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People all over the Inland Northwest are talking about how abnormal the winter weather has been this year. This past week temperatures flirted with record highs, and just the other day I went for a jog in a t-shirt. Take a glance at some of the area’s iconic mountains—Mt. Spokane, Mica Peak, Moscow Mountain—and it’s obvious that the snowline is behaving unnaturally this year, to say the least. What gives?
Data from the Natural Resource Conservation Serviceconfirmswhat many of us already know—our snowpack this winter is abnormally light.
But this year has been far from dry. If you take a look at theTOTALprecipitation that’s fallen this winter—not just current snowpack—the year looks much more typical.
The difference has been temperature. An abnormally high percentage of precipitation in the Inland Northwest has fallen as rain this winter, and recurrent warm stretches have spelled doom for the snow that has made it to the ground.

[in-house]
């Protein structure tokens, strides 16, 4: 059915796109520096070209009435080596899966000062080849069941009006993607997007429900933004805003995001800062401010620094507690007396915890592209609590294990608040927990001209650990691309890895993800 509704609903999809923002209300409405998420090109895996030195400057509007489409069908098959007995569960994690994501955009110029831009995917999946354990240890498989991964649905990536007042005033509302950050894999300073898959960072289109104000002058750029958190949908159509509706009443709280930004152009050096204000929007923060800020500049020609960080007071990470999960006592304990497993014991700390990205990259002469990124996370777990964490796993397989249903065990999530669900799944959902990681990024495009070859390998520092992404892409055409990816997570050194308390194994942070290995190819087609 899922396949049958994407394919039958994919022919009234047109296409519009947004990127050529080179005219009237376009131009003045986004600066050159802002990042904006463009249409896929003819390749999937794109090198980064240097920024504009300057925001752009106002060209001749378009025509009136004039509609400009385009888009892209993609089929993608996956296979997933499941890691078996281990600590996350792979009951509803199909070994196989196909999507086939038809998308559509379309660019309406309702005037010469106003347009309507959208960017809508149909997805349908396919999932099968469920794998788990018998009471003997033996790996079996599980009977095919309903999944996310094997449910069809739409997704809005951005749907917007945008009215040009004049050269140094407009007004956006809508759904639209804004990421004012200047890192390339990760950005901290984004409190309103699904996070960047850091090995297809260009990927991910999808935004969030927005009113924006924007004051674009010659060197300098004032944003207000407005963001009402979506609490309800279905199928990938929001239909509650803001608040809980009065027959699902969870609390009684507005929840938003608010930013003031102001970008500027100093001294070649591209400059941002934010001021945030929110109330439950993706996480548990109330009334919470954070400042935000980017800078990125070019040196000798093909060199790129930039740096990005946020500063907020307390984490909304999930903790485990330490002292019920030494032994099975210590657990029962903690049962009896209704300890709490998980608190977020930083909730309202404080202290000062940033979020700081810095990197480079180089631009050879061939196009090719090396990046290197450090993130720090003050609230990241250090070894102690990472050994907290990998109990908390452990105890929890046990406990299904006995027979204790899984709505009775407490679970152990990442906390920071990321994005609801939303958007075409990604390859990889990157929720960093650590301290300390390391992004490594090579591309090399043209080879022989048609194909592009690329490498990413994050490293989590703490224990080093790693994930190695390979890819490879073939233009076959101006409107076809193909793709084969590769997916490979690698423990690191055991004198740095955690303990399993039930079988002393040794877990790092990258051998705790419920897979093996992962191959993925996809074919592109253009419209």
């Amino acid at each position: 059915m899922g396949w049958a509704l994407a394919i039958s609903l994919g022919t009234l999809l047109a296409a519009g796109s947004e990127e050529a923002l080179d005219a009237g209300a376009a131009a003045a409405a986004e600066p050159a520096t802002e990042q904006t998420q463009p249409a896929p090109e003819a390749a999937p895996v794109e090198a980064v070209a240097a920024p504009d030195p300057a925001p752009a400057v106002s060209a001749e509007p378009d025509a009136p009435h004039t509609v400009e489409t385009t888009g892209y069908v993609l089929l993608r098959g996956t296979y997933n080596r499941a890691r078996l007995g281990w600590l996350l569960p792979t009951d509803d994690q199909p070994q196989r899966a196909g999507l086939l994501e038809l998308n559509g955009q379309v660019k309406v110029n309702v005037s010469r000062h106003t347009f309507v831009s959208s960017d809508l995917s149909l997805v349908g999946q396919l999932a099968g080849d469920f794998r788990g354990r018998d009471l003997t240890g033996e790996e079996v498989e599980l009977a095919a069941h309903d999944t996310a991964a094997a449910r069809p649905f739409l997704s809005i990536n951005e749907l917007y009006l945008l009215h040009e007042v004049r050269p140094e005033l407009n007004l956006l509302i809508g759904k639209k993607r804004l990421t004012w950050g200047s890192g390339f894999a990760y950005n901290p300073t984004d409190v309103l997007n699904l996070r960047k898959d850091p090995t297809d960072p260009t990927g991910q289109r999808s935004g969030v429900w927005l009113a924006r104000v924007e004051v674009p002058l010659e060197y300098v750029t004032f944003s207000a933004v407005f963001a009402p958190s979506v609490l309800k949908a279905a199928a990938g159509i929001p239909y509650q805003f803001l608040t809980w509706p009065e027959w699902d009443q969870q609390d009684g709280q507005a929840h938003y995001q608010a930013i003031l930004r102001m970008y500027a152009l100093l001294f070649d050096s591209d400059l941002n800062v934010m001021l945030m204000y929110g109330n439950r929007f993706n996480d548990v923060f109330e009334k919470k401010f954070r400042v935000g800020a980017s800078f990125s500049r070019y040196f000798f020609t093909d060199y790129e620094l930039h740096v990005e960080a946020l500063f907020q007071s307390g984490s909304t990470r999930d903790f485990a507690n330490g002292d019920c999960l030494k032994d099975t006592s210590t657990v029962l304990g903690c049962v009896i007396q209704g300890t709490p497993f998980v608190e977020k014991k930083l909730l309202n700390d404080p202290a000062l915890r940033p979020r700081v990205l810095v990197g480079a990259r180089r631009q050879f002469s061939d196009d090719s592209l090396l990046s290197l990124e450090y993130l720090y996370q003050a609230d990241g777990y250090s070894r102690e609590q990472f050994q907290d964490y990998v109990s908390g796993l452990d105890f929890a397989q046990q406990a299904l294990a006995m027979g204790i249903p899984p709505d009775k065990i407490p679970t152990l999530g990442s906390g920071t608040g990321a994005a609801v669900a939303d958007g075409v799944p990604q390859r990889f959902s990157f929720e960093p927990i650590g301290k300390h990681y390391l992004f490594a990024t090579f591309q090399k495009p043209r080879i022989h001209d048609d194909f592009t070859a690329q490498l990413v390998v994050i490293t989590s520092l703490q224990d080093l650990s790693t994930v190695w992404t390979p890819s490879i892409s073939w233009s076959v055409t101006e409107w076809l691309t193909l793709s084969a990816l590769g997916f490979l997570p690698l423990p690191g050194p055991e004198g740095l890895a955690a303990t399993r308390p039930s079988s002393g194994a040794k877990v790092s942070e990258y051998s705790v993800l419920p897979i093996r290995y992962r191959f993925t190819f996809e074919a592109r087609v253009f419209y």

What does all this mean for recreation? Well, for one thing, many of the regional outlets for human-powered winter travel have been busts this year. Skiers and snowshoers visiting Fourth of July Pass, Palouse Divide, Moscow Mountain, Mt. Spokane State Park, and the Blue Mountains have encountered conditions for winter recreation ranging from poor to impossible. When planning a trip, it’s best to check beforehand with local land managers to make sure snow conditions are conducive to your activity.
The flip side of the mild winter is that many trails are open to hiking, trail running, and mountain biking that typically would be hidden under a thick blanket of powder at this time of year. Popular spots like Tubbs Hill and Kamiak Butte have remained accessible to the casual hiker for the majority of the winter, though ice and mud still remain a concern in some spots.
Does the mild winter mean that high, alpine trails will become accessible to backpackers earlier in the summer? Hikers disappointed with the poor ski/snowshoe season may understandably cling to this nugget of optimism, but it’s still too early to tell. Historically, some of the area’s biggest storms have occurred in March and April, and heavy spring snow can seriously alter the dynamics of the summer melt. Until then, we can only watch, wait, and take what Mother Nature gives us.